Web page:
Jon Elswick, File, Associated Press
WASHINGTON — Hundreds of thousands of people who signed up under the new health care law risk losing their taxpayer-subsidized insurance unless they act quickly to resolve questions about their citizenship or immigration status. The government is warning that they have until Sept. 5 to show that they're eligible.
Of the 8 million people who signed up for private coverage through President Barack Obama's law, more than 2 million at one point had discrepancies of one sort or another that could have affected their eligibility. That number has been greatly reduced — but the remaining cases are proving difficult to untangle.
Officials at the Health and Human Services Department said that letters are being sent to about 310,000 people with citizenship or immigration issues, many of whom haven't responded to previous outreach efforts.
Only a few months ago, in May, there were nearly 970,000 people with such problems. But most of those cases were cleared up, or are now being resolved.
The letters will notify the remaining consumers that the still need to upload their documents to HealthCare.gov by Sept. 5, or mail them in. Otherwise, their coverage will end on Sept. 30.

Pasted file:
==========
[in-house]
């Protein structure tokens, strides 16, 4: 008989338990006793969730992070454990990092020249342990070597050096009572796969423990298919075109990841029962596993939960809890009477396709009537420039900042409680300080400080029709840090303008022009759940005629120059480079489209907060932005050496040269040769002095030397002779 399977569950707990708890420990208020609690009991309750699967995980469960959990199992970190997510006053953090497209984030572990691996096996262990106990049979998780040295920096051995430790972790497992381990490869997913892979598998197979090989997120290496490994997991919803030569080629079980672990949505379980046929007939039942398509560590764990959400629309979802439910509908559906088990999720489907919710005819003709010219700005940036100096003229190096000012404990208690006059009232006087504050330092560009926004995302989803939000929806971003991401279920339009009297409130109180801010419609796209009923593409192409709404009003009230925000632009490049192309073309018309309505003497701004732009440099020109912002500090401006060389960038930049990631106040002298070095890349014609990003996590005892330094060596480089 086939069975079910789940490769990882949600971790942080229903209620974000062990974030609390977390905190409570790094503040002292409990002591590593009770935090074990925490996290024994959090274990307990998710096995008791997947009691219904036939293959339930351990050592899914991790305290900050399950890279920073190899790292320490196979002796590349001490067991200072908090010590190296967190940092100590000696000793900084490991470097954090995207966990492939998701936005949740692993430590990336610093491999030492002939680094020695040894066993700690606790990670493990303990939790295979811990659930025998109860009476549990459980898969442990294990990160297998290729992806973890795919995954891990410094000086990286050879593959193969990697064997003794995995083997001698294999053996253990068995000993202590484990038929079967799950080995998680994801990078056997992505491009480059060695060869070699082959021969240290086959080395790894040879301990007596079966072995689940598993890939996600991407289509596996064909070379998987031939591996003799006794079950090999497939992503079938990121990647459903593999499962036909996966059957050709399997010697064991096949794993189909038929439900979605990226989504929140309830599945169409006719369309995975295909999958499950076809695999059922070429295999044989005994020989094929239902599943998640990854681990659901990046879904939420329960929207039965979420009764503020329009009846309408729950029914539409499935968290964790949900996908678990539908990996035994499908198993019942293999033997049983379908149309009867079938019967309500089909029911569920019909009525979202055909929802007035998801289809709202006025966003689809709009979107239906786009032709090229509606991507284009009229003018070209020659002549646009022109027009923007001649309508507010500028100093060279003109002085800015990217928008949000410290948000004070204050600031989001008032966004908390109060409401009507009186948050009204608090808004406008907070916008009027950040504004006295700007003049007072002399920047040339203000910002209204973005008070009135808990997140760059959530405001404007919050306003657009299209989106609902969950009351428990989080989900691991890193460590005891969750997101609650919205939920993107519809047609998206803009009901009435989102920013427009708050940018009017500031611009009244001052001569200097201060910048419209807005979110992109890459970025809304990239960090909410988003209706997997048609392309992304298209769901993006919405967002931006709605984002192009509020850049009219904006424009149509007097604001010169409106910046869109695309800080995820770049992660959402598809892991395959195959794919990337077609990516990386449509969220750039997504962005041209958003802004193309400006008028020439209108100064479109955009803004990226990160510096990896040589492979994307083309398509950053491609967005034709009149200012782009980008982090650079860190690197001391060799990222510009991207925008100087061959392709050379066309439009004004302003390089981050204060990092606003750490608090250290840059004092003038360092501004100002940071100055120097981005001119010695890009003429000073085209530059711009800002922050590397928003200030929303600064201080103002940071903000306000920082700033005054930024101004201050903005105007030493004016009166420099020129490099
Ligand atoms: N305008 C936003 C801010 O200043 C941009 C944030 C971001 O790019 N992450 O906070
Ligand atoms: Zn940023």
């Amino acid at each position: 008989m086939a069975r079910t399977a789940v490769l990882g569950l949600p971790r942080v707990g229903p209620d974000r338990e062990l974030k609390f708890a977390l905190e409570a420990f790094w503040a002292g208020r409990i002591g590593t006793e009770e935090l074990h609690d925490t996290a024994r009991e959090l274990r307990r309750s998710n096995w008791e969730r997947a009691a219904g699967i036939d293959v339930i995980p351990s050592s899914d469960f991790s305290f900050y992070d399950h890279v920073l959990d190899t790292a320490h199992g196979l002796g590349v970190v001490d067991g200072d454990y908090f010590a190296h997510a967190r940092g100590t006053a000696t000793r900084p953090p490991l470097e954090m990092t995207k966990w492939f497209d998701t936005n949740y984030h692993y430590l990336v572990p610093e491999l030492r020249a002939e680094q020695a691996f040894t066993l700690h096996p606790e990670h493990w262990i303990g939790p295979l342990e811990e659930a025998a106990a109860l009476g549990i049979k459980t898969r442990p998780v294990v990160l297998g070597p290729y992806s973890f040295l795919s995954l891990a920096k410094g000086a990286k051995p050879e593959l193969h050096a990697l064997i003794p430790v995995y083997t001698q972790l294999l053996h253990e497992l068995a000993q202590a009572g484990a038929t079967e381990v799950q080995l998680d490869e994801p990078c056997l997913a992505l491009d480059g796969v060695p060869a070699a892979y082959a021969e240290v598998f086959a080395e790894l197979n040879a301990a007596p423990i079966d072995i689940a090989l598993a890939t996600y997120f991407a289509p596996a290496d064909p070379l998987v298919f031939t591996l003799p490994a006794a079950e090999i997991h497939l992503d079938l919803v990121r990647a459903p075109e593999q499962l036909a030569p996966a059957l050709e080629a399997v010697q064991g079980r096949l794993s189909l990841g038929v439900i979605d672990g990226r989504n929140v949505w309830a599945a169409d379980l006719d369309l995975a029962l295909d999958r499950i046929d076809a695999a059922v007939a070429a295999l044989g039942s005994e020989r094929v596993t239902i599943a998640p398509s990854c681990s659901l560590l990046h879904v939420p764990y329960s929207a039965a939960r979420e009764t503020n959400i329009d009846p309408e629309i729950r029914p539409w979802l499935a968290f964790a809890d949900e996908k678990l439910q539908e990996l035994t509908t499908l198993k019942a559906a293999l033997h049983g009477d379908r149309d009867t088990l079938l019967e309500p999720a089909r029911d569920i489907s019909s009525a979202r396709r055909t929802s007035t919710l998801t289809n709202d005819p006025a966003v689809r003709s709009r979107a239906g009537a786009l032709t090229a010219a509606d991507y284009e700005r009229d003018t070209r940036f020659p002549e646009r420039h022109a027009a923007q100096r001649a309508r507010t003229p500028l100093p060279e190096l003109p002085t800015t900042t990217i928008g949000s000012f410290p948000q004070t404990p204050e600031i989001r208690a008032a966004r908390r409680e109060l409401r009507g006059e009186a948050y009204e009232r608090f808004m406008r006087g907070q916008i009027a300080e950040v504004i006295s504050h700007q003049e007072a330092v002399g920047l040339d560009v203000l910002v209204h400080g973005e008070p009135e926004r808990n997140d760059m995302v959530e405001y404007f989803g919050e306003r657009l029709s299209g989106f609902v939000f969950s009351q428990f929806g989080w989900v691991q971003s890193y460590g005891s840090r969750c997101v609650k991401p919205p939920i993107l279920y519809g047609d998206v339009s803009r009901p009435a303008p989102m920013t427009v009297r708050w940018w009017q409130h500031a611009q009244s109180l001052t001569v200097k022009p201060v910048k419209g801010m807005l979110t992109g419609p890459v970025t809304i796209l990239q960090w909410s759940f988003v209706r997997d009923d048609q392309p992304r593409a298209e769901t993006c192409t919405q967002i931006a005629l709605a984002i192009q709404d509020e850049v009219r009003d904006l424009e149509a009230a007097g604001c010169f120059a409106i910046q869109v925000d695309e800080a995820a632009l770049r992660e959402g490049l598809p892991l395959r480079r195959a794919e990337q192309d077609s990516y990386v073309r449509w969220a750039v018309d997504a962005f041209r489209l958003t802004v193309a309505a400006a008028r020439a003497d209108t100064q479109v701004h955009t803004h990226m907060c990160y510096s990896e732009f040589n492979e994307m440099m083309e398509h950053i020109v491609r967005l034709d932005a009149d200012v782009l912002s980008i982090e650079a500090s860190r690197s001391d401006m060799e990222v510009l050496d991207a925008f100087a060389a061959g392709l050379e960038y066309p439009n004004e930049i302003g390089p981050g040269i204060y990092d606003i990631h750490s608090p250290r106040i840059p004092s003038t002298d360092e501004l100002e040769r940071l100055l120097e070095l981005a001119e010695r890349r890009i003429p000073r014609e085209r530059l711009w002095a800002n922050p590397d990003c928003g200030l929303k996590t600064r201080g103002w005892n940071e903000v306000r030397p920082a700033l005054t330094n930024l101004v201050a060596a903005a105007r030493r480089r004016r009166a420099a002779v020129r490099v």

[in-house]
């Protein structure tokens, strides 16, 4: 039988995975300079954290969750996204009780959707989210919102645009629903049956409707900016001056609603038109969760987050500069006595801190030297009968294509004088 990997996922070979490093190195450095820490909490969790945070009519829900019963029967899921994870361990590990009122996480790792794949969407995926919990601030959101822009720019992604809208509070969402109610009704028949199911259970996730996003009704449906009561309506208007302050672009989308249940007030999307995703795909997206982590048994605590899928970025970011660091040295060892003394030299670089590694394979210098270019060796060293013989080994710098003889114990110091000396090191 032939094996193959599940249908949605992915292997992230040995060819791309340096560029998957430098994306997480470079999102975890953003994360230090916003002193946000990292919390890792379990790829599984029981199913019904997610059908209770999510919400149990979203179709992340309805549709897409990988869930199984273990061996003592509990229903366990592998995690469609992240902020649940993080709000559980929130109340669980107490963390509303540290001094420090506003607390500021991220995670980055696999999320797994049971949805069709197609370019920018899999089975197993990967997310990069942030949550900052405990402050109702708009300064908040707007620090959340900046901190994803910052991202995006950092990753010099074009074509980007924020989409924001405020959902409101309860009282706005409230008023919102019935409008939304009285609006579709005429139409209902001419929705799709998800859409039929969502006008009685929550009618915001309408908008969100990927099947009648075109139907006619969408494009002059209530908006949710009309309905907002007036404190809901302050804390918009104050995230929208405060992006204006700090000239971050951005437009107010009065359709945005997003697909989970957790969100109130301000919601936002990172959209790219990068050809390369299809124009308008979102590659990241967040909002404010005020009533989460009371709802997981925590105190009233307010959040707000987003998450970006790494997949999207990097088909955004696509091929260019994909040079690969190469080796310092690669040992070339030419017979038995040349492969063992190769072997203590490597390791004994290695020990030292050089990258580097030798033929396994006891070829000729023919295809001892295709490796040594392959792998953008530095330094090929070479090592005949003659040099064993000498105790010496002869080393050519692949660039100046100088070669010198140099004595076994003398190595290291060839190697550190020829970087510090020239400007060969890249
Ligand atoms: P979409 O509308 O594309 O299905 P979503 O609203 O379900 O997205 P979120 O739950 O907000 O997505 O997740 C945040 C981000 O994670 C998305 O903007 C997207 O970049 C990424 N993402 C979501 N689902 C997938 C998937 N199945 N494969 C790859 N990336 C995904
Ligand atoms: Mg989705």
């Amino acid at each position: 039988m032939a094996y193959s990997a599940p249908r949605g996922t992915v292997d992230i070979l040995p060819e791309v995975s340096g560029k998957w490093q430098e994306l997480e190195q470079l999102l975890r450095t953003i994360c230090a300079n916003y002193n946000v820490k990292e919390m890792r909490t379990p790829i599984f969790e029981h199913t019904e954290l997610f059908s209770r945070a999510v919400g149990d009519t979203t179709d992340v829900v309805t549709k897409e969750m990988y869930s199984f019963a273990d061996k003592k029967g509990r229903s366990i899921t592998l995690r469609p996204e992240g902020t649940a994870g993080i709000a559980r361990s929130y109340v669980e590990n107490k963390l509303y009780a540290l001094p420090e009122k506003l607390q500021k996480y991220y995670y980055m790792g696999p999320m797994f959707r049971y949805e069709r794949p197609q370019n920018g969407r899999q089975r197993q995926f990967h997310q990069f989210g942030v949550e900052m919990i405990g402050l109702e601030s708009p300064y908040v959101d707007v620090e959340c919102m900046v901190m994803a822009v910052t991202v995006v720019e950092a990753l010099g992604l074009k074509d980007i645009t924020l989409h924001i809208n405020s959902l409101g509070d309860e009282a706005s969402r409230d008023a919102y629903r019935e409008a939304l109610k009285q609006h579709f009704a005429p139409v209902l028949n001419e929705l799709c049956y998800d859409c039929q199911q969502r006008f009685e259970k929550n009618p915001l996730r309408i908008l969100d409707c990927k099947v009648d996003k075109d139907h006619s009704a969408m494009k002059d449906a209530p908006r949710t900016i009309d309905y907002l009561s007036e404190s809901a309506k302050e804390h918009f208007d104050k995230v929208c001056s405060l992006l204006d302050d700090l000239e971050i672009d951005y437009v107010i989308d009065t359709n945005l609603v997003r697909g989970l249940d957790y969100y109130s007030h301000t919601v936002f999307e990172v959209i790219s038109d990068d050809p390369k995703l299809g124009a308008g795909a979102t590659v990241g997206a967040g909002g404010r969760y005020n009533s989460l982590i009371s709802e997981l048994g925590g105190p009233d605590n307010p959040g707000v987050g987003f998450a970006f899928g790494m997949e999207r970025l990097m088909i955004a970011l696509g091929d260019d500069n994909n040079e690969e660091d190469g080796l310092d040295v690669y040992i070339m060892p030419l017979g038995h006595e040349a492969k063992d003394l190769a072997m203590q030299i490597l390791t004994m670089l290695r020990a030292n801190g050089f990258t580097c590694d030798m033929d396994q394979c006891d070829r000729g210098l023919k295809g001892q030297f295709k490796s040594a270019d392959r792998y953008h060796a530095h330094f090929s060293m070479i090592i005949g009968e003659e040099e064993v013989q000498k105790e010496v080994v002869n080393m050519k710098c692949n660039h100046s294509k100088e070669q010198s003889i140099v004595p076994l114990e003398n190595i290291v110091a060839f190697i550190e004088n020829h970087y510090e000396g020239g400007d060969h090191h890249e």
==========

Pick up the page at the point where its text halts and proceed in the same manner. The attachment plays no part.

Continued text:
The letters are being sent in English and Spanish.
The new policy affects the 36 states where the federal government has taken the lead in running online insurance markets created by the law. It's unclear how it will apply in places like California and New York, which are running their own insurance exchanges.
Consumers who have unresolved discrepancies over their incomes will get notices at a later date.
The new health law provides subsidized coverage to people with no access to health insurance on the job. More than 80 percent of those signed up are getting subsidies to help with their premiums and, in some cases, their copays and deductibles as well.
But those taxpayer subsidies are contingent on meeting a host of requirements. Illegal immigrants are not allowed to get coverage. And the amount of a consumer's premium tax credit can vary by income, family size, hometown and other factors. That can make getting covered through the law feel somewhat like doing your taxes.
The letters that started going out Tuesday won't be the final attempt to reach those with unresolved issues. HHS will try to contact each consumer two more times by phone and once via email. The administration is also working with local organizations to try to reach people directly in their homes.
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